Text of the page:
Cheap New Biodegradable Sensors Will Tell Your Smartphone When Food Has Gone Bad
A new piece of technology is now being used to detect spoilage and reduce food waste for supermarkets and consumers. The technology is a low-cost sensor that is linked to your smartphone, notifying it when your food goes bad.
Known as “paper-based electrical gas sensors” (PEGS), the sensors detect spoilage gases like ammonia and trimethylamine in meat and fish products. The sensors allow you to simply hold your phone up to the packaging to see whether the food is safe to eat.
PEGS were developed by researchers at the Imperial College London, who made the sensors by printing carbon electrodes onto readily available cellulose paper. When they were tested in laboratories, the sensors were able to pick up trace amounts of spoilage gases quickly and more accurately than existing sensors, at a fraction of their price. The researchers said that the sensors could one day replace the “use-by” date—a less reliable indicator of freshness and edibility. Lower costs for retailers may also eventually lower the cost of food for consumers.
“Although they’re designed to keep us safe, use-by dates can lead to edible food being thrown away. In fact, use-by dates are not completely reliable in terms of safety as people often get sick from foodborne diseases due to poor storage, even when an item is within its use-by,” said lead author Dr Firat Güder, of Imperial’s Department of Bioengineering.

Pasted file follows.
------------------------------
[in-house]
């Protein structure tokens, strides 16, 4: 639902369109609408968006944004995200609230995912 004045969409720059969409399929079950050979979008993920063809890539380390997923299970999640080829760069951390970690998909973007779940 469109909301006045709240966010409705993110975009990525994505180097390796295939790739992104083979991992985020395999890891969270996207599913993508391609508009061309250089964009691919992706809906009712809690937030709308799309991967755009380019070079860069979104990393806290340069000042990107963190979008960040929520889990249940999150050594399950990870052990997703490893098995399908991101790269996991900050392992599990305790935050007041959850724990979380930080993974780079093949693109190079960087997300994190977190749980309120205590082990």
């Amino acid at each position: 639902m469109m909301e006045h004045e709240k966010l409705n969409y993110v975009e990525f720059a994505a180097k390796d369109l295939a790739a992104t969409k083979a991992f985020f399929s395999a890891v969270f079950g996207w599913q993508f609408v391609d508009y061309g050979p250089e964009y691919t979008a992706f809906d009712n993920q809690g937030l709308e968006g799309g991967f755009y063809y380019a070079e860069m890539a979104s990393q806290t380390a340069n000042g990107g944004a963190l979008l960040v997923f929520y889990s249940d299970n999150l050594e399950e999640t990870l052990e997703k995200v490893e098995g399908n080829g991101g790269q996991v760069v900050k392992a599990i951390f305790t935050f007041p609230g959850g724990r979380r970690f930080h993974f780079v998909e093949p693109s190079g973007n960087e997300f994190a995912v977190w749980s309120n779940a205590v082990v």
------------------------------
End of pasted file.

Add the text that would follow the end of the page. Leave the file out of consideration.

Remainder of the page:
“Citizens want to be confident that their food is safe to eat, and to avoid throwing food away unnecessarily because they aren’t able to judge its safety,” he continued. “These sensors are cheap enough that we hope supermarkets could use them within three years. Our vision is to use PEGS in food packaging to reduce unnecessary food waste and the resulting plastic pollution.”
“Use-by dates estimate when a perishable product might no longer be edible—but they don’t always reflect its actual freshness,” added Giandrin Barandun, also from Imperial’s Department of Bioengineering. “Although the food industry—and consumers—are understandably cautious about shelf life, it’s time to embrace technology that could more accurately detect food edibility and reduce food waste and plastic pollution.”
The researchers hope that PEGS will later have applications beyond food processing, like sensing chemicals in agriculture, air quality, and detecting disease markers in breath like those involved in kidney disease.